It is illegal for anyone to try to arrange intercountry adoptions privately.



The NSW Government sets the fees for local and intercountry adoptions as well as permanent care in NSW. 

Out-of-home care adoption costs

There are no fees for foster carers who adopt a child in their care.  

Local adoption costs

The approximate cost for local adoptions in NSW can exceed $3,000. This amount includes both departmental and legal fees.

Non-government organisations (NGOs) that offer local adoption services in NSW set their own fees. You will need to check the costs with each organisation. 

Intercountry adoption costs

Fees for intercountry adoption are approximately $10,000. 

There are also other costs involved, such as:

  • airline travel
  • overseas accommodation
  • preparing documents including translation and legal fees

Costs also vary between the overseas countries involved in an adoption.

The Department  of Communities and Justice (DCJ) has a Hardship Policy that helps lower-income families with the expense of adopting a child from overseas.


Financial support for children and families

There is a range of government support and payments available to help with the costs of raising children. 

Guardianship allowance

The Department of Communities and Justice (DCJ) provides an allowance to help children who are adopted from out-of-home care.

The allowance aims to support children who would benefit from adoption and assist adoptive families who might require financial support to meet the child’s needs.

You can also check with your DCJ or non-government organisation (NGO) caseworker about specific payments or allowances you and your child may be entitled to.

    Other government payments

    Adoptive parents may also be eligible for Centrelink benefits, concessions and family payments to help cover the costs of raising a child, including:


    Get support

    There is a range of government and non-government support available before and after a child is placed with an adoptive family. 

    Pre-adoption support

    • If you're interested in becoming a foster carer, guardian or adoptive parent there is support, training and advocacy services available at My Forever Family NSW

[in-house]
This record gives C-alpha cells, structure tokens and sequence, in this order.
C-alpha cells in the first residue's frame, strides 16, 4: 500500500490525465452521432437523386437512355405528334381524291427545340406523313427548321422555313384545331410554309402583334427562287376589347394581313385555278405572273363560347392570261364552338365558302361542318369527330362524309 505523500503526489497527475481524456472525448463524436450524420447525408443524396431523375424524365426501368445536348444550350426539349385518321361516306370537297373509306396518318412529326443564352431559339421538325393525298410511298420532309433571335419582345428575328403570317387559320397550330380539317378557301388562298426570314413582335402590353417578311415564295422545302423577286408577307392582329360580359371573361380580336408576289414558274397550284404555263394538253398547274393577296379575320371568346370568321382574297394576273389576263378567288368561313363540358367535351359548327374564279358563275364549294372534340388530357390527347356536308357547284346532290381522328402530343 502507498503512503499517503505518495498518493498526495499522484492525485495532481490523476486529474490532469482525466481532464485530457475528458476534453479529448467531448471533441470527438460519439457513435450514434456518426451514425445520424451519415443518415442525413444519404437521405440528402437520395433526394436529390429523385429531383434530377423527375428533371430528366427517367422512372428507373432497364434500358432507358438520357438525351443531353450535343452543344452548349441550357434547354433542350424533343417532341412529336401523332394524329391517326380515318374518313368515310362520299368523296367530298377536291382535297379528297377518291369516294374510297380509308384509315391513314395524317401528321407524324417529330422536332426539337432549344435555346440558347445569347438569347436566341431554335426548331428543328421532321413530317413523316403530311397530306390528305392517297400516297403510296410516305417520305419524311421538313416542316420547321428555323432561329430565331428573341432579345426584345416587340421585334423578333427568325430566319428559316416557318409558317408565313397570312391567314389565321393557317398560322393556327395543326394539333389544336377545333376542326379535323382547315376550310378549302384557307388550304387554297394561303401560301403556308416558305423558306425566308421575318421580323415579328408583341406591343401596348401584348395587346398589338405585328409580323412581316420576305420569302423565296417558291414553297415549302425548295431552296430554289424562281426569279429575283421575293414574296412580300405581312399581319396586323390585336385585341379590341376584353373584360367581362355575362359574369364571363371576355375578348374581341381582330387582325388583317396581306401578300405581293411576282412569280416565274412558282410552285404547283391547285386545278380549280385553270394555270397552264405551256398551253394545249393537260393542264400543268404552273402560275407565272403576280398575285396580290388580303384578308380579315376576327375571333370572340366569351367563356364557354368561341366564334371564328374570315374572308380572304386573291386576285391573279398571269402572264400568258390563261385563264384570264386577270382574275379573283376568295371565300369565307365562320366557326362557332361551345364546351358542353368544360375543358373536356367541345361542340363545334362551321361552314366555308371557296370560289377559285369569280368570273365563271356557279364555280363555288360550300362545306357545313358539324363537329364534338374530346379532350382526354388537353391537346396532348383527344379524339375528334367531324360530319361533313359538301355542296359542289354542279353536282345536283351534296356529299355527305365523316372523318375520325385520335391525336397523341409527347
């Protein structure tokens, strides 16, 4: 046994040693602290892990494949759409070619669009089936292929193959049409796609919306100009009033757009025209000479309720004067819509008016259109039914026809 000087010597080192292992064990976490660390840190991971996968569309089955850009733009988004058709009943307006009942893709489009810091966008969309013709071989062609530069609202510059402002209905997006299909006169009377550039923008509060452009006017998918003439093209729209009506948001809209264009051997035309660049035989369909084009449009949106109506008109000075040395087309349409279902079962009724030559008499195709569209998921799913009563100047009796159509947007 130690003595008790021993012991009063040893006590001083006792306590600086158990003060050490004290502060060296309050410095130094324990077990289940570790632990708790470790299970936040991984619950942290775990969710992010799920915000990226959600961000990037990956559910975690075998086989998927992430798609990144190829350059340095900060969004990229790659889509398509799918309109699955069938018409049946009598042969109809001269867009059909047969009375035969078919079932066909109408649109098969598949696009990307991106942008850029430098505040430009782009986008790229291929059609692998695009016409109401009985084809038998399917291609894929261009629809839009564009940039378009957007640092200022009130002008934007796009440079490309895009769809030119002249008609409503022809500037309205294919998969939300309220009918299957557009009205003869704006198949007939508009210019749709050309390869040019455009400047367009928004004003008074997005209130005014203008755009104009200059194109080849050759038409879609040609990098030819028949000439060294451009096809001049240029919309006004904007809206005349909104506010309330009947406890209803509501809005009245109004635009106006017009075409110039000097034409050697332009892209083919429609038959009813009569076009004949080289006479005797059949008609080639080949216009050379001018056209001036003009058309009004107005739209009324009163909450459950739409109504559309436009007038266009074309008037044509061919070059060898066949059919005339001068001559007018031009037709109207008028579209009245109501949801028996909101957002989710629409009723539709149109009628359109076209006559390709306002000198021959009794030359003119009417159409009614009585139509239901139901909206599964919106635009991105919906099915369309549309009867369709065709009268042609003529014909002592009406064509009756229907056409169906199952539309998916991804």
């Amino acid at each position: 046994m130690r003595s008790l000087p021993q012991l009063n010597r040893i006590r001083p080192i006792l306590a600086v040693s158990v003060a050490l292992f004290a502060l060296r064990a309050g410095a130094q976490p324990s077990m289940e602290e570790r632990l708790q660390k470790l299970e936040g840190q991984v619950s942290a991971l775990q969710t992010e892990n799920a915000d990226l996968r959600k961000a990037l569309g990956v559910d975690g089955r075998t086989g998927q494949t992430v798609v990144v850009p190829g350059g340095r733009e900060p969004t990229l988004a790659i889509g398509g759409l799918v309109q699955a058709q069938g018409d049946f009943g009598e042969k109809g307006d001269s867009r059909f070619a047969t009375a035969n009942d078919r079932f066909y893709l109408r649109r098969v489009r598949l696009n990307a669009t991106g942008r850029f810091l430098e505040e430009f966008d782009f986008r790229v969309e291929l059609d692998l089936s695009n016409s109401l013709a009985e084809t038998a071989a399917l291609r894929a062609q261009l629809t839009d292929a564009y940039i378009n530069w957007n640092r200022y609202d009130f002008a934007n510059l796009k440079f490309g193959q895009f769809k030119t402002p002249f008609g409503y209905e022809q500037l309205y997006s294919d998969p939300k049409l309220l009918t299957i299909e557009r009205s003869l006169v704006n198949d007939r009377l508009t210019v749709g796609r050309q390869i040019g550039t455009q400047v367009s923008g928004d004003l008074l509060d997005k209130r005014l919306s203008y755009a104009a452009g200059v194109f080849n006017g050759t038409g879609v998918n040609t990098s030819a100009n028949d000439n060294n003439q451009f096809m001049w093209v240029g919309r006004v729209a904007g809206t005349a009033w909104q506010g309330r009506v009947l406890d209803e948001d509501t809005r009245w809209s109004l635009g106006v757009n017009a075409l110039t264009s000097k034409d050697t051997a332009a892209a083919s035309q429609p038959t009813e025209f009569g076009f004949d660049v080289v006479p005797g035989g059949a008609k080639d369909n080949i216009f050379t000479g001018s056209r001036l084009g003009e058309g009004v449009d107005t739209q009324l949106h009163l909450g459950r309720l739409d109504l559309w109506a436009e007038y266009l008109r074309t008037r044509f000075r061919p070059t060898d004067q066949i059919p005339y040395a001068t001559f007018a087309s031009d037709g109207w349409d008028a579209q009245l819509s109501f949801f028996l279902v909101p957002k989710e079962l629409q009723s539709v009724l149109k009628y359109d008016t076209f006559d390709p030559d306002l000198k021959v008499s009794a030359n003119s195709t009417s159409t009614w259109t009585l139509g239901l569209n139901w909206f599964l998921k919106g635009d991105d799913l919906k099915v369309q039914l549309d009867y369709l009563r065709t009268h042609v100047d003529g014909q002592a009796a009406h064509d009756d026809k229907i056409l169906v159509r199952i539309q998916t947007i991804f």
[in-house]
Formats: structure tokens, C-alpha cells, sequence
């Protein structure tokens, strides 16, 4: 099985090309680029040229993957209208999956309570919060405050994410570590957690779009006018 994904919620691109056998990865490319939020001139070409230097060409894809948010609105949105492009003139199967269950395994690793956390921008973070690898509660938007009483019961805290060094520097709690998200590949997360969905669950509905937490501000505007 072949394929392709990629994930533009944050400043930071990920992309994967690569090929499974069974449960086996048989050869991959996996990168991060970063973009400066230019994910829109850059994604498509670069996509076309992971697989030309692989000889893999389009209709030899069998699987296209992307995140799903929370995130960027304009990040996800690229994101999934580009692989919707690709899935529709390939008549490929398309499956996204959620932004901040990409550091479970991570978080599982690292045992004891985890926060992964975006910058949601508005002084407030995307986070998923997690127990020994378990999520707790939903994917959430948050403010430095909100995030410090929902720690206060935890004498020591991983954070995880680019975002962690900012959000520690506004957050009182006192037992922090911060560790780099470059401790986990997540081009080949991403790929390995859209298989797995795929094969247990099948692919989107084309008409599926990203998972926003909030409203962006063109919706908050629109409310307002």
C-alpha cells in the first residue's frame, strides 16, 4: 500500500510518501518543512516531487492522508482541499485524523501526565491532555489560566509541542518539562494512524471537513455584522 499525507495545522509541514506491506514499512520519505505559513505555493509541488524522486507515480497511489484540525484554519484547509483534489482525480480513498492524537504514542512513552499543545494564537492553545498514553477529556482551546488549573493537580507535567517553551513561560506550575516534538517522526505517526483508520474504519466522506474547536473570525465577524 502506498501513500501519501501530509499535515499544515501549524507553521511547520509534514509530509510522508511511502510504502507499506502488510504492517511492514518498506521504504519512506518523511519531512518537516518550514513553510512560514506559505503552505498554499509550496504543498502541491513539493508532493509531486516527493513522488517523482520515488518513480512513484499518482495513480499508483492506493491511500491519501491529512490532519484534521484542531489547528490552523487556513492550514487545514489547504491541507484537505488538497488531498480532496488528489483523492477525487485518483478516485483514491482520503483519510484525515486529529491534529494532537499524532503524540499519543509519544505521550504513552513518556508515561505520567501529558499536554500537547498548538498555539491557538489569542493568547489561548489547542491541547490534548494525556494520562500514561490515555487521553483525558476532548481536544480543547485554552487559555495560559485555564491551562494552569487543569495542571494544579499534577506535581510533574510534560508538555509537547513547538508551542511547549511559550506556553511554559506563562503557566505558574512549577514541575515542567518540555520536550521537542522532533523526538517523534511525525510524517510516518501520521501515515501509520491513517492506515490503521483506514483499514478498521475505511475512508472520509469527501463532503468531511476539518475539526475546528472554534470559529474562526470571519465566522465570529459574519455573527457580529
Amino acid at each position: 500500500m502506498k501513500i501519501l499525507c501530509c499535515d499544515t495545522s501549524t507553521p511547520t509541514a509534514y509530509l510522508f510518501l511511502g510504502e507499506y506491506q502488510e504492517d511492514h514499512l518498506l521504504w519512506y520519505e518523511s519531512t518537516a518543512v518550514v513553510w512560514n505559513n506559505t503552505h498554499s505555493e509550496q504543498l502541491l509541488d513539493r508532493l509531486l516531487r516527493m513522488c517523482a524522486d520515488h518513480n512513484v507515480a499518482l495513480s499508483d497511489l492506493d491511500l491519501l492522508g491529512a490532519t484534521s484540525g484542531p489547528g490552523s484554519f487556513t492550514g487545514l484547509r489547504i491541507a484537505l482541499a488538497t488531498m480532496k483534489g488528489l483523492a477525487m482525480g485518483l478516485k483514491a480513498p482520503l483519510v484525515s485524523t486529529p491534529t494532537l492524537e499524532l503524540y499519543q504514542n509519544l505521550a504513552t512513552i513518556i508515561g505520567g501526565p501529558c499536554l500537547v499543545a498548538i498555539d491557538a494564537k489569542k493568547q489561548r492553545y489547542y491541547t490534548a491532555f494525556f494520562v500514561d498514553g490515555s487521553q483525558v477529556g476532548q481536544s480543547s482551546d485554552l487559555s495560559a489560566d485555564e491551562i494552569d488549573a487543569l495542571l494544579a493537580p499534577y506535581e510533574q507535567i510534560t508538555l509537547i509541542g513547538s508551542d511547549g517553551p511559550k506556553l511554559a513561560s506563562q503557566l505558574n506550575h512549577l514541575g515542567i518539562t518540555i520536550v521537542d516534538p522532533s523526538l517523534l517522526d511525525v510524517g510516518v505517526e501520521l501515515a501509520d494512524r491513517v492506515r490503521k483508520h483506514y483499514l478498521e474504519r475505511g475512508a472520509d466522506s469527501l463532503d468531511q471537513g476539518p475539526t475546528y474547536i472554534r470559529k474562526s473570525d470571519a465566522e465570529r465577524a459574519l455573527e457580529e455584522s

• Support is available for potential adoptive parents with guidance about the assessment process at Family Spirit, Anglicare, Barnardos, and the Department of Communities and Justice
    • Parenting programs, guides and support to help you navigate parenthood are available through the NSW Government at Resourcing Parents 
    • Learn more about the open adoption process by calling the Open Adoption Hotline on 1800 003 227
    • Find a range of resources to help guide you through the process of intercountry adoption at the Australian Government information and referral service Intercountry Adoption Australia

    Post-adoption support

    The Adoption Information Unit (AIU) is part of the Department of Communities and Justice (DCJ) and helps children and their birth and adoptive families, with:

    • supporting positive relationships
    • counselling and referrals to services
    • assist a child to find out information about themselves and their birth family

    You can download the factsheet - Services for adopted children under 18 years and their families - to learn more about the Adoption Information Unit (AIU).

    You can also call the AIU on 1300 799 023 (local call within Australia) or email them

    • Information, counselling, intermediary services, therapeutic groups and support if you've been adopted or are part of an adoptive family is available through the Post Adoption Resource Centre at the Benevolent Society
    • Free post adoption support including counselling, information and guidance is available through the Intercountry Adoption Family Support Service at Relationship Matters
    • Assistance for Aboriginal people who have been fostered, adopted or raised in institutions including research and reunions at Link-Up NSW
    • Intercountry social work and family support is available for families involved in intercountry adoption through the not-for-profit organisation, International Social Service Australia
    • Find play and social groups as well as specific intercountry adoption support groups at the Department of Communities and Justice
    Health support

    Family support